PIRATE First Mate

   Posted by: woodbeecarver   in Carving Projects, Tutorials


The Pirate First Mate is carved in the Half Pint size of three inches tall with a one inch square base. The First Mate is wearing a bandana head wrap rather than the officer’s hat even though he is wearing an officer’s coat captured as a spoil of a sea battle.

Half Pint carved figures refer to the use of a half inch equals a foot scale to keep a carving in perspective with the average heights of a male figure as being six feet. Most of the Whittle-Carved figures carved by the Wood Bee Carver are carved out of a block of basswood six inches tall and an inch and half square or two inch square.  Thus, when carving a Half Pint, the basswood block is three inches tall by an inch square.  The Half Pint figure tends to be squatted and compressed when compared with a six inch tall figure.

This first photo gallery is of the finished carving colored with artist oil paint thinned with boiled linseed oil. Each photo will show a different angle which when combined with all the other photos will present a panoramic overall view of the pirate.





The next series of photos are progressive steps illustrating the stages of development of the First Mate Pirate. The illustration on the left of each photo is the proportional divisions divided based upon the Rule of three.  The red horizontal lines drawn at the shoulder, the waist, the knees, and the bottom of feet at the base line.  Within these horizontal lines on all four sides of the next three illustrations the major landmarks of the pirate’s body will be drawn to guide for shaping during the carving to basic form stage of the progression.  The opening cuts in illustration two is the carving of the head area into a dowel shape saving a back corner of the block for the knot and ties of the bandana to be shaped later as seen in the third illustration. A center line is drawn on top of the dowel shape to indicate the direction the head will be turned (as seen in the sixth photo in this series).  Illustration three shows the basic form of the head carved and the rest of the body major landmarks are drawn within the horizontal lines on all four sides of the block.  Illustration four shows the progression of the pirate carved to basic form that awaits the final detail carving process.  The last illustration is of the detailed and painted pirate. The sixth photo gives a top view of the top of the turned head and also the two knives used to carve the First Mate.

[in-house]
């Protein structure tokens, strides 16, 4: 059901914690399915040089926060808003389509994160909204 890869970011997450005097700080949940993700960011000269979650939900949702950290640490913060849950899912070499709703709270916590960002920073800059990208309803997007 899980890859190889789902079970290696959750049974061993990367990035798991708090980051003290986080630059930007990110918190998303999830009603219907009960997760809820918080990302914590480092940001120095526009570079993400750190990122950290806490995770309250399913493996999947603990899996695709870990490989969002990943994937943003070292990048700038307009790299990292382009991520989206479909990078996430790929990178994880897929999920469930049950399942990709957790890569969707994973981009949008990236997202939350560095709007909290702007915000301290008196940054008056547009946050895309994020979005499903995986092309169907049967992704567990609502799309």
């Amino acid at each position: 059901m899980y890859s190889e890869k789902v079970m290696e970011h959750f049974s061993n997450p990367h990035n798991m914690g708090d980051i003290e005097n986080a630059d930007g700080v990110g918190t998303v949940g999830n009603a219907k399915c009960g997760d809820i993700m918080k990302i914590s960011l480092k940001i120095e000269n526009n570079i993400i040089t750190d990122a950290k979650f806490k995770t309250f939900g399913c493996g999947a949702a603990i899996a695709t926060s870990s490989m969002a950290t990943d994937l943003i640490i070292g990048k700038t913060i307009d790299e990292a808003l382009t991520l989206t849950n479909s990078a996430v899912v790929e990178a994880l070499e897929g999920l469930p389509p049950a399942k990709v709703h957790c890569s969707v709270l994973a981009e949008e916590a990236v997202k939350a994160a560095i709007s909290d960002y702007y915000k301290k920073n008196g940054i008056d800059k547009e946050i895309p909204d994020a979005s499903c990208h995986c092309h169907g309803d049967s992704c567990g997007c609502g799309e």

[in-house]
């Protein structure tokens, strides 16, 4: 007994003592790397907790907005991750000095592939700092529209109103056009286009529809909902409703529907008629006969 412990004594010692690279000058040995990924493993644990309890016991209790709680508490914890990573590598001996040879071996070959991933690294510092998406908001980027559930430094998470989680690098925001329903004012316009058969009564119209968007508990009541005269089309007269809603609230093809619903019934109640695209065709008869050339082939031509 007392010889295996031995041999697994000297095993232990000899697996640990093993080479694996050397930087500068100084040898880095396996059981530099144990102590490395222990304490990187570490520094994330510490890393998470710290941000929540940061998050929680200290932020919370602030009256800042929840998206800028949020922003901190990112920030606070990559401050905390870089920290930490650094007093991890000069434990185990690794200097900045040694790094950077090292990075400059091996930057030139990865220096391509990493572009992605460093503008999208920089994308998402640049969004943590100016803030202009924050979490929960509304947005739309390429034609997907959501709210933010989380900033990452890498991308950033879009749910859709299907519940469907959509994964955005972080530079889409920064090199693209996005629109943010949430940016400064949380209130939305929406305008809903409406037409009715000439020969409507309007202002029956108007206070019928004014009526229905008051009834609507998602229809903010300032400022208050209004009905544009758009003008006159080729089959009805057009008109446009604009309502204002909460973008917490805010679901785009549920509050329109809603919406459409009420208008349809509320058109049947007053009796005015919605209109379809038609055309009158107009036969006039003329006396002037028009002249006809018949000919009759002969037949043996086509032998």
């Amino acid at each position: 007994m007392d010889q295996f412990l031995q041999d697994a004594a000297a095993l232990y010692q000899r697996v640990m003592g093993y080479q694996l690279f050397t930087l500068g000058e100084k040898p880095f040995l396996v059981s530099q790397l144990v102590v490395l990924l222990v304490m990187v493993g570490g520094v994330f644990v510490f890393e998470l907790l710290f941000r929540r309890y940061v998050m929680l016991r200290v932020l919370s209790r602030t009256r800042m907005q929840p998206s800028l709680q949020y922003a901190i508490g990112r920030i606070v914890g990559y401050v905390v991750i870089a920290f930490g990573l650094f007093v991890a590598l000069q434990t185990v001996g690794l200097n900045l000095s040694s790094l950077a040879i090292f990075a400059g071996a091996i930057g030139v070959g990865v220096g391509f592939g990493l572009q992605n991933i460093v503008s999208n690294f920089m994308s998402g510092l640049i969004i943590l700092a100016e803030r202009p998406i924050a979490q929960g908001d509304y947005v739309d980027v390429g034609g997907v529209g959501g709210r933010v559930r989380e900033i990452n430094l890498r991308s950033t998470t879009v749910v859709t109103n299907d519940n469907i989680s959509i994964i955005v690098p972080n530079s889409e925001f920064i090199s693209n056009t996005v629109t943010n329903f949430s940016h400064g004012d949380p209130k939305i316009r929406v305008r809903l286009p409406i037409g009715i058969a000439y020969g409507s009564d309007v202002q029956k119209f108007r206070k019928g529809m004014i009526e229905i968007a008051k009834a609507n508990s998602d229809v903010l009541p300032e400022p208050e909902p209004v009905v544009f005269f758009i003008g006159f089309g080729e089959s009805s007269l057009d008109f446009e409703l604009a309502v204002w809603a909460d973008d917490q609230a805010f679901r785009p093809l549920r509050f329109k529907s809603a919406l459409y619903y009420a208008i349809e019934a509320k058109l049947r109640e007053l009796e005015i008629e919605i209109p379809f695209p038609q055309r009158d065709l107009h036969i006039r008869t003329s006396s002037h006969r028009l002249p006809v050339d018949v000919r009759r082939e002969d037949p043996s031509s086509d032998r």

Progressive Steps of a carving subject are a visual aid to visualize the development from the opening cuts through steps towards a completed carving. The examples used in this tutorial also contain the proportional divisions as a guide for laying out the major landmarks of the subject.  With each Progressive Step illustration, the viewer is to study the progression of development to imagine what cuts were necessary to accomplish each step.  While being a helpful reference tool, the greater function of the Progressive Steps illustration is to help the carver to develop the ability to see a carving develop in one’s imagination. Studying a Progressive Steps illustrations, the viewer realizes that one has to read between the lines, so to speak, when following each step and allow imagination to fill in the blanks in between each step.  While these illustrations are of three inch tall figures, the same concept would apply to any size coupled with imagination.

The final series of photos are of the progressive carving the Basic Form of the First Mate using the guidelines to guide where to open up the areas to remove wood while shaping towards what will remain as the Basic Form.  The guidelines will be carved away but will guide for the general area of where the body landmarks are to be shaped by using the carver’s inner eye guiding the slicing knife to do the necessary shaping.  Study each photo with imagination of what is being done as if the views is the carver making the necessary cuts. During this “carving to basic form” one rule stands out that says, “One cut is not a cut to end all cuts, but is a beginning for more cuts to continue the shaping process.”  It is during the carving to basic form that imagination will guides in refining the design while the carving is happening. Said another way, it is “design by carving” as wood being removed will cause a shape to appear that will enhance the imagined design right before the carver’s eyes.

The last four photos are getting close to having the Basic Form ready for detail carving to finish up the process.  Ninety percent of the carving process is “carving the Basic Form” and ten percent is “carving in the final details.”



The key is to learn not to rush the process because to carve in the details before there is a proper foundation to receive the detail would be like trying to put icing on a half-baked cake. Carving in the details is the reward the carver receives for having prepared a proper foundation to receive the details. “Carving is the journey of carving more than the destination of what was carved.” Enjoy the Journey.

This entry was posted on Saturday, February 4th, 2023 at 2:42 pm and is filed under Carving Projects, Tutorials. You can follow any responses to this entry through the RSS 2.0 feed. You can leave a response, or trackback from your own site.

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